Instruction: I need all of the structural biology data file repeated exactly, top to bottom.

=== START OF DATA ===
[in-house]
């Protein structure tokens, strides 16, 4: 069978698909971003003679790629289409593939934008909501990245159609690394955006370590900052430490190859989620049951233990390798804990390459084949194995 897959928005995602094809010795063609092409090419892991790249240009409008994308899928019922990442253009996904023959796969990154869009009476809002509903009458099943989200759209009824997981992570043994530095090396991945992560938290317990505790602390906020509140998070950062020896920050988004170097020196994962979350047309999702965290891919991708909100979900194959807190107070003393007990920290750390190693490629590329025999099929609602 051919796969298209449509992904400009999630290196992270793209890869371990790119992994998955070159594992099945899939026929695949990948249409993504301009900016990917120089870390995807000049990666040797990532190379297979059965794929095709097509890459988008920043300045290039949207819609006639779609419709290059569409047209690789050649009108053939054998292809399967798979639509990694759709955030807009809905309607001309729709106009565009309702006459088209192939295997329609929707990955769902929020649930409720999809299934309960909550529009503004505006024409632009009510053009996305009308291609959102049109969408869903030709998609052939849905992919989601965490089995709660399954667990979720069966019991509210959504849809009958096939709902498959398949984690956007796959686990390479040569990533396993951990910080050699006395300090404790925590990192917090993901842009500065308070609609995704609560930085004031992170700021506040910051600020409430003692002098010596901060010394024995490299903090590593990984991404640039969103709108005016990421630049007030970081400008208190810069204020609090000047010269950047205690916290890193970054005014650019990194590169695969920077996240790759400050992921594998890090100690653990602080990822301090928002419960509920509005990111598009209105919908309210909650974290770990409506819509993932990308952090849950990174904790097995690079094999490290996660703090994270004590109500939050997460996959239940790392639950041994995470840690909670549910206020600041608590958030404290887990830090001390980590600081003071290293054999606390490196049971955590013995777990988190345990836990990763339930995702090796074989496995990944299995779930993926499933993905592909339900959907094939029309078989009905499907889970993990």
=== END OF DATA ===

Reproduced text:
[in-house]
């Protein structure tokens, strides 16, 4: 069978698909971003003679790629289409593939934008909501990245159609690394955006370590900052430490190859989620049951233990390798804990390459084949194995 897959928005995602094809010795063609092409090419892991790249240009409008994308899928019922990442253009996904023959796969990154869009009476809002509903009458099943989200759209009824997981992570043994530095090396991945992560938290317990505790602390906020509140998070950062020896920050988004170097020196994962979350047309999702965290891919991708909100979900194959807190107070003393007990920290750390190693490629590329025999099929609602 051919796969298209449509992904400009999630290196992270793209890869371990790119992994998955070159594992099945899939026929695949990948249409993504301009900016990917120089870390995807000049990666040797990532190379297979059965794929095709097509890459988008920043300045290039949207819609006639779609419709290059569409047209690789050649009108053939054998292809399967798979639509990694759709955030807009809905309607001309729709106009565009309702006459088209192939295997329609929707990955769902929020649930409720999809299934309960909550529009503004505006024409632009009510053009996305009308291609959102049109969408869903030709998609052939849905992919989601965490089995709660399954667990979720069966019991509210959504849809009958096939709902498959398949984690956007796959686990390479040569990533396993951990910080050699006395300090404790925590990192917090993901842009500065308070609609995704609560930085004031992170700021506040910051600020409430003692002098010596901060010394024995490299903090590593990984991404640039969103709108005016990421630049007030970081400008208190810069204020609090000047010269950047205690916290890193970054005014650019990194590169695969920077996240790759400050992921594998890090100690653990602080990822301090928002419960509920509005990111598009209105919908309210909650974290770990409506819509993932990308952090849950990174904790097995690079094999490290996660703090994270004590109500939050997460996959239940790392639950041994995470840690909670549910206020600041608590958030404290887990830090001390980590600081003071290293054999606390490196049971955590013995777990988190345990836990990763339930995702090796074989496995990944299995779930993926499933993905592909339900959907094939029309078989009905499907889970993990």